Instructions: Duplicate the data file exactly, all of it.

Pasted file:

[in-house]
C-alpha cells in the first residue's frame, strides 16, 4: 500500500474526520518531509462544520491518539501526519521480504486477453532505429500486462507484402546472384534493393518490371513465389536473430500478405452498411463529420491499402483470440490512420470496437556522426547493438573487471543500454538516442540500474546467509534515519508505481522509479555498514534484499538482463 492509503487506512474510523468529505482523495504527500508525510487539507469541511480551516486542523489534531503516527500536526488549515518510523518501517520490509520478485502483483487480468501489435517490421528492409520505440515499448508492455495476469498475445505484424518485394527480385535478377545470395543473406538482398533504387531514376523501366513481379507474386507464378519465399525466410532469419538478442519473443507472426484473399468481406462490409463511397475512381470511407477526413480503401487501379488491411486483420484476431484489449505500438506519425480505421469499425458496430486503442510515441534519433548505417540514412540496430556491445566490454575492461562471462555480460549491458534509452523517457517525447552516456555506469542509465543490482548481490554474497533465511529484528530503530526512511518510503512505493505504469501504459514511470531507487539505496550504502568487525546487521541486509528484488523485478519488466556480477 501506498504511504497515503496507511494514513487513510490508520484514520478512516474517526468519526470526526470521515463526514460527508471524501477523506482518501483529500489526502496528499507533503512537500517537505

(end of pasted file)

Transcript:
[in-house]
C-alpha cells in the first residue's frame, strides 16, 4: 500500500474526520518531509462544520491518539501526519521480504486477453532505429500486462507484402546472384534493393518490371513465389536473430500478405452498411463529420491499402483470440490512420470496437556522426547493438573487471543500454538516442540500474546467509534515519508505481522509479555498514534484499538482463 492509503487506512474510523468529505482523495504527500508525510487539507469541511480551516486542523489534531503516527500536526488549515518510523518501517520490509520478485502483483487480468501489435517490421528492409520505440515499448508492455495476469498475445505484424518485394527480385535478377545470395543473406538482398533504387531514376523501366513481379507474386507464378519465399525466410532469419538478442519473443507472426484473399468481406462490409463511397475512381470511407477526413480503401487501379488491411486483420484476431484489449505500438506519425480505421469499425458496430486503442510515441534519433548505417540514412540496430556491445566490454575492461562471462555480460549491458534509452523517457517525447552516456555506469542509465543490482548481490554474497533465511529484528530503530526512511518510503512505493505504469501504459514511470531507487539505496550504502568487525546487521541486509528484488523485478519488466556480477 501506498504511504497515503496507511494514513487513510490508520484514520478512516474517526468519526470526526470521515463526514460527508471524501477523506482518501483529500489526502496528499507533503512537500517537505